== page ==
Dysfunction of the autonomic nervous system in atrial fibrillation

Yutao Xi, Jie Cheng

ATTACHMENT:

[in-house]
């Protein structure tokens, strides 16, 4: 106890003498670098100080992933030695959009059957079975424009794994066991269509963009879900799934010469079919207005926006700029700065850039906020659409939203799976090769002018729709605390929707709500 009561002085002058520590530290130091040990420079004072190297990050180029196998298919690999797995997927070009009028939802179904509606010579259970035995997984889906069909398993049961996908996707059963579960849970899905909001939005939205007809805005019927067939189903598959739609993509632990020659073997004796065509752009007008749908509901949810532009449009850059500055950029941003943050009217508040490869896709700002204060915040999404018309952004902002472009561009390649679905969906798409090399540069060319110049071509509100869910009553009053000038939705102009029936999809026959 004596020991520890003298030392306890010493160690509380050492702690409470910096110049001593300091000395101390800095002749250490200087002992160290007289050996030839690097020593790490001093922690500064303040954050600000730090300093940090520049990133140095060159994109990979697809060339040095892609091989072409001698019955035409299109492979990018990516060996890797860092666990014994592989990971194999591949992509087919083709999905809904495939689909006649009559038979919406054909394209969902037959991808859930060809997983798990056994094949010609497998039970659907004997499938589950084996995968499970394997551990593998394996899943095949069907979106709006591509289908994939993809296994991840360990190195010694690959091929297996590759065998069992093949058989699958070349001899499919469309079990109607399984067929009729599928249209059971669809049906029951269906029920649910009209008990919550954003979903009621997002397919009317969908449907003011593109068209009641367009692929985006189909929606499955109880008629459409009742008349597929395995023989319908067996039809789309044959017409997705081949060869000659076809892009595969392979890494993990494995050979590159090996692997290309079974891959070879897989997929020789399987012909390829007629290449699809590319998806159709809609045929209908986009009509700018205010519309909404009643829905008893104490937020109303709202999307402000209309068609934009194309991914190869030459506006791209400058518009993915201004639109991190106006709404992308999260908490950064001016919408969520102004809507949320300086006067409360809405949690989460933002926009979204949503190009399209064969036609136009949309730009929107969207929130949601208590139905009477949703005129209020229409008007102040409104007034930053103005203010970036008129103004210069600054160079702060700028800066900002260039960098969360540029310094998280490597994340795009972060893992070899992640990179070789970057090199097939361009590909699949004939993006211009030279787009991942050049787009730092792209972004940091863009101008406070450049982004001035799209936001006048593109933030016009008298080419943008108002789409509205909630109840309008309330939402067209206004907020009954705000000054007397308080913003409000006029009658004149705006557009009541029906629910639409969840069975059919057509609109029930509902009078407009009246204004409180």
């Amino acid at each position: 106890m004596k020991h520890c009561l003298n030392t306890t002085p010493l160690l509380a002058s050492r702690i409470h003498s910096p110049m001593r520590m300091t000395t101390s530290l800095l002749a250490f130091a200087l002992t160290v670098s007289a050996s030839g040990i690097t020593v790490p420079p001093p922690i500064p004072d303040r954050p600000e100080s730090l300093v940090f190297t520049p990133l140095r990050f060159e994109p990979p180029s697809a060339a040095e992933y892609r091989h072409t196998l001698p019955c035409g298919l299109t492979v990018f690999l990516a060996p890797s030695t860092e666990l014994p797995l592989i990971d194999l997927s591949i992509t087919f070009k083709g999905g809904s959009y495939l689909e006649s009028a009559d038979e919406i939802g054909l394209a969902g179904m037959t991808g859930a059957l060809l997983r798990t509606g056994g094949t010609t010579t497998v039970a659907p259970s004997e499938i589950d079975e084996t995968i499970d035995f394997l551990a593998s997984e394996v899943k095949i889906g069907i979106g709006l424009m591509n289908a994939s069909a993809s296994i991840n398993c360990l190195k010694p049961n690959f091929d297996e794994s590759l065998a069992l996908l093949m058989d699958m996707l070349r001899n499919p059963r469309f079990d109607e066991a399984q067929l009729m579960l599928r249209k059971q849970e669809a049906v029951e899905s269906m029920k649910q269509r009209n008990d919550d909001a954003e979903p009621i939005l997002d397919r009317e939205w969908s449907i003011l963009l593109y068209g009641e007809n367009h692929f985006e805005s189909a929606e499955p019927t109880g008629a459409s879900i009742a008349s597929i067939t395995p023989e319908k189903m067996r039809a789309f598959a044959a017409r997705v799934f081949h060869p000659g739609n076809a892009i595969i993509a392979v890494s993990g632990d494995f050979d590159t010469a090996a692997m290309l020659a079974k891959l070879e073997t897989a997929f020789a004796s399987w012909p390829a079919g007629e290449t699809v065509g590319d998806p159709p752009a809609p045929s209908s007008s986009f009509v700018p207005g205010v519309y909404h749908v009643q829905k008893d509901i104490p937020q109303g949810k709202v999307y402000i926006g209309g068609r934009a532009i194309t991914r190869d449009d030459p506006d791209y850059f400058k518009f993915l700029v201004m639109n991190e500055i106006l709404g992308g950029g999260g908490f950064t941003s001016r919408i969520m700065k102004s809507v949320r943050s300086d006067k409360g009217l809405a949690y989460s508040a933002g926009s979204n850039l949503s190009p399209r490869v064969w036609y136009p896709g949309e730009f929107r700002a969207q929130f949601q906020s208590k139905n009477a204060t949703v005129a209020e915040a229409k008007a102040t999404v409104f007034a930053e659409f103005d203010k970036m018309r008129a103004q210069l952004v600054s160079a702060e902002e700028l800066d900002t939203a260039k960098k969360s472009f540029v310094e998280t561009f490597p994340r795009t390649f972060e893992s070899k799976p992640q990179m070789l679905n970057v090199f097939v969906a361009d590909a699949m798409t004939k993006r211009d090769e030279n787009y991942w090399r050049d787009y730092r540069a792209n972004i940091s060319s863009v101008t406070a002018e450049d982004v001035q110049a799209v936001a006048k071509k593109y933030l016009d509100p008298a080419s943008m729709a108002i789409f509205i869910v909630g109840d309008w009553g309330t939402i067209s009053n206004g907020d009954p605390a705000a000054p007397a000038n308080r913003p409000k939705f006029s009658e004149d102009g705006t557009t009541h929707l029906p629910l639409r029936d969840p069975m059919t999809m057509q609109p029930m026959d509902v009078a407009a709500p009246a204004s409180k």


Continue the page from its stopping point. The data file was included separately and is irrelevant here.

There have been dramatic expansions of research in the field of atrial fibrillation (AF), both clinically and in basic science, which is propelled by advent of catheter ablation as the treatment option for patients with AF. Currently, the primary end point of the ablation procedure targets the isolation myocardial sleeves in the pulmonary vein (PV), i.e., PV isolation. However, the clinical outcome of the “purely” myocardial approach remains suboptimal despite of significant technological improvement in ablation procedures with better mapping and energy delivery systems. There has been increasing evidence that dysfunction of the autonomic nervous system that encompasses the sympathetic, parasympathetic and intrinsic neural network is involved in the pathogenesis of AF. Studies are under the way to evaluate the effects of targeting these neural components on improving the outcome of therapy for AF. We aimed to review the evidence in the literature on the role of autonomic dysfunction in the pathophysiology of AF.